Just when I think that I can’t love baseball any more, I read an article that introduces me to another pocket of baseball history or a new team that I should pay more attention to, and my appreciation for the sport continues to grow.
My personal goal over this next year will be to focus on crafting newsletters, with the help of our writers, that grow readers’ love for the sport and show off everything that is awesome about baseball.
MLB players who sing on the side? The Australian Baseball League? Detroit Tigers top prospects? Unsung heroes of historic championship teams?
All of those topics, and anything else baseball-related that you can think of, are welcome in the IBWAA newsletter. Here’s to another year of pitching entertaining, thoughtful baseball content to the world with Here’s the Pitch.
Elizabeth Muratore is one of the editors of the Here’s the Pitch newsletter. She also works as an editorial producer for MLB.com, writes for Rising Apple and Girl at the Game, and co-hosts a Mets podcast called Cohen’s Corner. Elizabeth is a lifelong Mets fan who thinks that Keith Hernandez should be in the Hall of Fame. You can follow her on Twitter @nymfan97.
Bring Out The Cake - The IBWAA Newsletter Is One Year Old!
By Brian Harl
As one of the editors of the IBWAA’s newsletter, I first and foremost want to say thank you.
Thank you to the readers for even putting eyes on this column when there is so much other content that you could consume right now, as well as all the other IBWAA newsletter issues that come across your inboxes on a near-daily basis.
Thanks to the writers, who have made it quite easy on me as an editor when reviewing your insightful and intriguing articles and have taught me a lot about some unexplored facets of the game I love.
And last but certainly not least, thanks to my co-editors, Elizabeth Muratore and Dan Schlossberg, as well as IBWAA co-directors Dan Epstein and Jonathan Becker who have put a lot of time and effort into making the IBWAA newsletter a resounding success and evolving the IBWAA into a more inclusive, more interactive, and more impactful organization.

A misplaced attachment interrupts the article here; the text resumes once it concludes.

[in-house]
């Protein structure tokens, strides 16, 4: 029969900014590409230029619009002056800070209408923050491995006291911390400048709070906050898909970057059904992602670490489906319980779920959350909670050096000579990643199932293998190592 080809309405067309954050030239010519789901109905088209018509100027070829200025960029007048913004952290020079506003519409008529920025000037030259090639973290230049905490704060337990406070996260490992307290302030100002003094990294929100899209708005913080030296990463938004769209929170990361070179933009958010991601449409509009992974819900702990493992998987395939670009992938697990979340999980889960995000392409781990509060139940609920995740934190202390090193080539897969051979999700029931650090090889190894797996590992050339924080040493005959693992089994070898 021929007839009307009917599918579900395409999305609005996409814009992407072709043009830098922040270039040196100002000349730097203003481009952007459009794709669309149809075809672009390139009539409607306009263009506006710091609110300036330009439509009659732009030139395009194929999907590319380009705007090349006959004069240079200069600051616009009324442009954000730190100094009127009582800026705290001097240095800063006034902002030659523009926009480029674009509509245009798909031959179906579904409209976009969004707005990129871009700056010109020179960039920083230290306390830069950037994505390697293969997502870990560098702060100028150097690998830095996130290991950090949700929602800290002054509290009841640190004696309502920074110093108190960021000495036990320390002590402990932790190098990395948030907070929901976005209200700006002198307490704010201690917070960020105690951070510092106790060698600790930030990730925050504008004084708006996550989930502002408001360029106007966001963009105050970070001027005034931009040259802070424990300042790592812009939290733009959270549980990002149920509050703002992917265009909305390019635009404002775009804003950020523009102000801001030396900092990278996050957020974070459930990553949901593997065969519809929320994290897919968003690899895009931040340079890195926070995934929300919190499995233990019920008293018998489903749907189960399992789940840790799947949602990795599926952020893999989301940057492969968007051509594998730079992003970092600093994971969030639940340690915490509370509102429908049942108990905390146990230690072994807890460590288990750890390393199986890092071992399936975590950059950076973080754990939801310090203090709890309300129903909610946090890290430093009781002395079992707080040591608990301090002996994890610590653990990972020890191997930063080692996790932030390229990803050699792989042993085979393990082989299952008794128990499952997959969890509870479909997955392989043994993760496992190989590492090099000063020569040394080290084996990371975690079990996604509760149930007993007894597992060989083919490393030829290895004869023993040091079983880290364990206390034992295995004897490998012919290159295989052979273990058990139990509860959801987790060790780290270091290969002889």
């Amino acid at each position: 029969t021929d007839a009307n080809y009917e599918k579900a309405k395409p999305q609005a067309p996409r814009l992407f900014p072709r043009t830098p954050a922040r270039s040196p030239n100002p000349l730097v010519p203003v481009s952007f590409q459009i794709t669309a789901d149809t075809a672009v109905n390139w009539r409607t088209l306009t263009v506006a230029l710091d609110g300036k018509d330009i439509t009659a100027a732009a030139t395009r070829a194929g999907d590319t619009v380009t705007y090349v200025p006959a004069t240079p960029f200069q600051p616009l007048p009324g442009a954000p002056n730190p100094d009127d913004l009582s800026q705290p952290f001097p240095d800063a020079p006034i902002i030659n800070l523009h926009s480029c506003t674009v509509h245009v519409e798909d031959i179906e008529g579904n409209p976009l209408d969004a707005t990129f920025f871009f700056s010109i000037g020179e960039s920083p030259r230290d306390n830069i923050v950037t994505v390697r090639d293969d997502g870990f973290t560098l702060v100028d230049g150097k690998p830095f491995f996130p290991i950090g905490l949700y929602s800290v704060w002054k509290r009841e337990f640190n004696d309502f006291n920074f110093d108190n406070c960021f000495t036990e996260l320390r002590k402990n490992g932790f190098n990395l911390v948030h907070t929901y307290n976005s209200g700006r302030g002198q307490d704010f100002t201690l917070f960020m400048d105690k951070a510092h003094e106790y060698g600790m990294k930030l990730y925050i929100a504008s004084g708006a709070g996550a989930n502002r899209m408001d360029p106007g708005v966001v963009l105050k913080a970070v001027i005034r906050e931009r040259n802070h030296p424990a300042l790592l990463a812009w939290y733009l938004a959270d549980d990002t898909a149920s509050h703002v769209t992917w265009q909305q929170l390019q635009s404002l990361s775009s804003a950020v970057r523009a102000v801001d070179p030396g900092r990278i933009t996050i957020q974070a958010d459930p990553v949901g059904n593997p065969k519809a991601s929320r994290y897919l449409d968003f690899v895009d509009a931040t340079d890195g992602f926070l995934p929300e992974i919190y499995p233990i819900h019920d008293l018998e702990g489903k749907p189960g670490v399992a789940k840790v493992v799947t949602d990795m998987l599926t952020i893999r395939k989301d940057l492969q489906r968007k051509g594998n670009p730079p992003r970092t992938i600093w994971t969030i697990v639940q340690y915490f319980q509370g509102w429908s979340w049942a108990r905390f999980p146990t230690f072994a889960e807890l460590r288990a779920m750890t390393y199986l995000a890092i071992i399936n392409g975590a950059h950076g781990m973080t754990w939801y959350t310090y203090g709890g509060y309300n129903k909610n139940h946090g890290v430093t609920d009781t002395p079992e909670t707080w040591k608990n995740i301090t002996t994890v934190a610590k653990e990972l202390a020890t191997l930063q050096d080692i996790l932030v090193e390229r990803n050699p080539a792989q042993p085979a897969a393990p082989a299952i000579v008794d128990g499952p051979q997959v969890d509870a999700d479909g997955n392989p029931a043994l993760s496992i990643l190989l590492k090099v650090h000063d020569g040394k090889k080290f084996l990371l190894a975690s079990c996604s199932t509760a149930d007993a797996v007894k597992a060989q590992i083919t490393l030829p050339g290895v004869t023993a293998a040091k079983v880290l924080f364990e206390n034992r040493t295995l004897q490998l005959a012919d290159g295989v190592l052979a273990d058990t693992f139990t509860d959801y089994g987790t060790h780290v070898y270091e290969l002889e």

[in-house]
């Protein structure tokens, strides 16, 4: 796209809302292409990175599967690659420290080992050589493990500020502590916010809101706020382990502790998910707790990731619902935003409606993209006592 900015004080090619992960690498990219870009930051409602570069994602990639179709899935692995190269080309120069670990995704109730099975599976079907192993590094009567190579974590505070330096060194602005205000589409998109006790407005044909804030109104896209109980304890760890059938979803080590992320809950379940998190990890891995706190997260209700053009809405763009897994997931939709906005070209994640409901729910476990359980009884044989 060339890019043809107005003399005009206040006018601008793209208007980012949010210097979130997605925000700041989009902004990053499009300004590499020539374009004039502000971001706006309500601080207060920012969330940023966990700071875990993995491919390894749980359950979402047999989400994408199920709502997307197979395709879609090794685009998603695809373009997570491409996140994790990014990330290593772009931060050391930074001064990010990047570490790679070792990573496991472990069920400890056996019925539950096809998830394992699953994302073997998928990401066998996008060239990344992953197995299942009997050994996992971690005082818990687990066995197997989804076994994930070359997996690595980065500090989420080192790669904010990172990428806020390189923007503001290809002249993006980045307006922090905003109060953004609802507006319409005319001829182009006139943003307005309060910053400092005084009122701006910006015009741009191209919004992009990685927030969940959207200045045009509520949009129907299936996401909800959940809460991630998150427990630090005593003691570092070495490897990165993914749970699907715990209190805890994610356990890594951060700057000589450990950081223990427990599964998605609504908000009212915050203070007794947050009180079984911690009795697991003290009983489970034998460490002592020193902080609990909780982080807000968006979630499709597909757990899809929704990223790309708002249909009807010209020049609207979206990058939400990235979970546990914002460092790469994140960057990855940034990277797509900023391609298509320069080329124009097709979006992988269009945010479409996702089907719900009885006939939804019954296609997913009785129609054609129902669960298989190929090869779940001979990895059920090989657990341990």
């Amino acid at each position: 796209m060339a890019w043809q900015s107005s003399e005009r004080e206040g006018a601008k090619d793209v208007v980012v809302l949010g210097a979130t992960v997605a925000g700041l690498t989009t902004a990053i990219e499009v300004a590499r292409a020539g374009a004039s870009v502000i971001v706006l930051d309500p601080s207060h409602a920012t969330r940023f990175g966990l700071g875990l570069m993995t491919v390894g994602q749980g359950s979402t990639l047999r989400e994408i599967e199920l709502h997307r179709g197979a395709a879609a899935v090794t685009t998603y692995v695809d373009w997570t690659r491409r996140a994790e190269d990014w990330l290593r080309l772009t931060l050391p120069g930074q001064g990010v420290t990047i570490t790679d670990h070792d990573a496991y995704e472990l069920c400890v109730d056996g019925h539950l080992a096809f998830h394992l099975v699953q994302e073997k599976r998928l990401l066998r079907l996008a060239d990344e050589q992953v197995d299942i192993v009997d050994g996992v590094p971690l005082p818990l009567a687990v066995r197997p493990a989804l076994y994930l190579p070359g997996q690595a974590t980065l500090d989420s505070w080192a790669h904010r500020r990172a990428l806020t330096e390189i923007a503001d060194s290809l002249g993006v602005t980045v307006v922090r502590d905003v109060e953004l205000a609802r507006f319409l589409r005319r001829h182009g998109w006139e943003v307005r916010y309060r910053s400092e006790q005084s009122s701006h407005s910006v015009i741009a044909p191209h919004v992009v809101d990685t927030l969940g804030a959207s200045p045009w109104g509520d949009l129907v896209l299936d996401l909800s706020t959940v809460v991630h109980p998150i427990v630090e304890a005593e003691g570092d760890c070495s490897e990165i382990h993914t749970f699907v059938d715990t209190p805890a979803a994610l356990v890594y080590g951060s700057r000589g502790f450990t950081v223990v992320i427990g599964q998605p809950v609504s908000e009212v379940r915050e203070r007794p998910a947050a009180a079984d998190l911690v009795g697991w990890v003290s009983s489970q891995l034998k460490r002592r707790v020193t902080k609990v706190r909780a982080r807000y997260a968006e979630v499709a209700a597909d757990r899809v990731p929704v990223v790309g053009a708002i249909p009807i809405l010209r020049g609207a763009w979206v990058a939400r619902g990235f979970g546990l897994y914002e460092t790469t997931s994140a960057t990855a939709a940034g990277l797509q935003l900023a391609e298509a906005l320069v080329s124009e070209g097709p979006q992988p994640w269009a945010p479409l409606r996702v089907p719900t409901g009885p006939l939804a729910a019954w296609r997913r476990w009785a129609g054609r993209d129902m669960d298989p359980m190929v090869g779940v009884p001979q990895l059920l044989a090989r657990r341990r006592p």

I sought out a position as an editor of the IBWAA newsletter for two primary reasons: I love to write and I love baseball. I write and edit a lot for my day job, but I figured that a more hobby-centric approach that focused on the game I love would be a way to continue to hone my craft and get even more immersed in baseball. Thankfully, Dan and Jonathan selected me and I can honestly say that my expectations were far exceeded.
Editing for a near-daily baseball newsletter could be considered a chore by some, but I’ve actually experienced much more enjoyment out of it than stress. Even with welcoming my first child into the world the day after our first issue was published, my editing journey is one that has been rather easy, and I owe that to the quality, professional writers that are part of the IBWAA.
The newsletter has also allowed me to dust off my own baseball writing after being a bit stagnant over the past few years. I’ve always been more of a freelance baseball writer, wanting to write when the passion and subject matter came to me in the right way rather than feeling like I needed to churn something out on a regular basis. I’ve been an IBWAA member since 2014, but the IBWAA newsletter that started up a year ago has been a vehicle for me to actually write for myself, and I’ve been really happy in authoring a handful of articles that you may have seen in your inboxes as well.